NOAA Office of Legislative and Intergovernmental Affairs
Melanie Jackson is serving as an executive fellow in NOAA's Office of Legislative and Intergovernmental Affairs. She will be the official liaison between NOAA and Congress and will be responsible for communicating the Administration's views to Congress.
Jackson received her undergraduate degree in marine science and biology from the University of Miami's Rosenstiel School of Marine and Atmospheric Science in 2012. Following graduation, she served a term in AmeriCorps as the watershed ambassador for the Hackensack River, New Jersey. In 2013, Jackson left her home state of New Jersey for the University of Maryland Center for Environmental Science (UMCES) Horn Point Laboratory in Cambridge, Maryland. There she studies algae blooms and nitrogen pollution for her master's degree. Jackson is currently completing her doctorate, specializing in oyster restoration and aquaculture and how oysters remove nitrogen pollution. When she's not in the field or lab, you can find her hiking or singing science parody songs for UMCES' Integration & Application Network.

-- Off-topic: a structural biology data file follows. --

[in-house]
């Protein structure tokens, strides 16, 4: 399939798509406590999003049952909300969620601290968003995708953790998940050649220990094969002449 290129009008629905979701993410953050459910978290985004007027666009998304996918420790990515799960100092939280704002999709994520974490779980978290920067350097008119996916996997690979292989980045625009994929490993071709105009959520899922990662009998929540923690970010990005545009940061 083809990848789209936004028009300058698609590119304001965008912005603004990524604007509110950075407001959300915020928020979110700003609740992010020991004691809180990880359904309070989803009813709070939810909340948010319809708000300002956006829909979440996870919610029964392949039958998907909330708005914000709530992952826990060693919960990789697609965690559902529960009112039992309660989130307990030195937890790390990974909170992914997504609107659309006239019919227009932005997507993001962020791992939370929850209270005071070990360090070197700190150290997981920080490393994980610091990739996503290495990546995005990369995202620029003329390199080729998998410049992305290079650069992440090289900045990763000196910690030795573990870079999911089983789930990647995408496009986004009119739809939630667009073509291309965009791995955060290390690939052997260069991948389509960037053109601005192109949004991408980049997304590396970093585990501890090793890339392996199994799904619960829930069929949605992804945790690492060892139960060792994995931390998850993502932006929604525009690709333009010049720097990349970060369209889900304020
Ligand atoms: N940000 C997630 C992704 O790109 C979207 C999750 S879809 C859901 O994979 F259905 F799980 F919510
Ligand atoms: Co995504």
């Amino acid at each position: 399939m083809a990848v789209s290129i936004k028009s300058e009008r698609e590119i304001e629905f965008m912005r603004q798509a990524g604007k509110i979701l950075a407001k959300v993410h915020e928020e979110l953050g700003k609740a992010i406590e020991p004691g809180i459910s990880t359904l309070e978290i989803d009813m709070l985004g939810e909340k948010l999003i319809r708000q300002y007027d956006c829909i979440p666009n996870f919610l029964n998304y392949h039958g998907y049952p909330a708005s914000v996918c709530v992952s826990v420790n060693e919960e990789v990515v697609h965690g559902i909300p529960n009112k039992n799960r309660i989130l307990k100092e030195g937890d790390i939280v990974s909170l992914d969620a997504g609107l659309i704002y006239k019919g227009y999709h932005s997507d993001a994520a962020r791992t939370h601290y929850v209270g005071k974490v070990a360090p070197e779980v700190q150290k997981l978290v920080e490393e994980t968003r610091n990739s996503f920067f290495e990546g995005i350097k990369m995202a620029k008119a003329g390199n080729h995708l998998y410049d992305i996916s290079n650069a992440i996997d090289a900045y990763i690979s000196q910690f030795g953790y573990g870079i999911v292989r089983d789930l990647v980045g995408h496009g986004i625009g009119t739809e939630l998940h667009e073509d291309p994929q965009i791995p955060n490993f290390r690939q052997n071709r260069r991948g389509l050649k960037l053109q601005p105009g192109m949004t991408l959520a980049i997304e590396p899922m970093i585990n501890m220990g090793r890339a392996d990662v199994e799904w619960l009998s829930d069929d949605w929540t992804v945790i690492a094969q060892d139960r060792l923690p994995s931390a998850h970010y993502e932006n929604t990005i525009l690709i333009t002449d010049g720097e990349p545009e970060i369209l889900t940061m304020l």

Maryland Sea Grant seeks to hire a Legal Fellow and a Graduate Assistant. More details.
Knauss legislative fellowships in Congress help build careers — and they're fun and educational. See our video and fact sheet for details.
Maryland Sea Grant has program development funds for start-up efforts or strategic support for emerging areas of research. Apply here.
Smithville is a community on Maryland’s Eastern Shore, on the edge of the Blackwater National Wildlife Refuge. A century ago, Smithville had more than 100 residents. Today, it has four, in two homes: an elderly couple, and one elderly woman and her son, who cares for her.
Taylor Armstrong is studying the toxins produced by algae and identifying natural algaecides to reduce harmful algal blooms. In her spare time, she enjoys listening to audiobooks, running, and painting.
Urban stormwater runoff remains on the of the primary sources of nutrients, sediments, and other pollutants in receiving waters, like the Chesapeake Bay. Stormwater best management practices (BMPs) and green infrastructure (SWGI) have been implemented in urban and suburban areas to re-establish ecosystem functions lost because of urbanization. SWGI treatment trains provide sequential infiltration and treatment of stormwater on the landscape prior to export into nearby waterways and groundwater.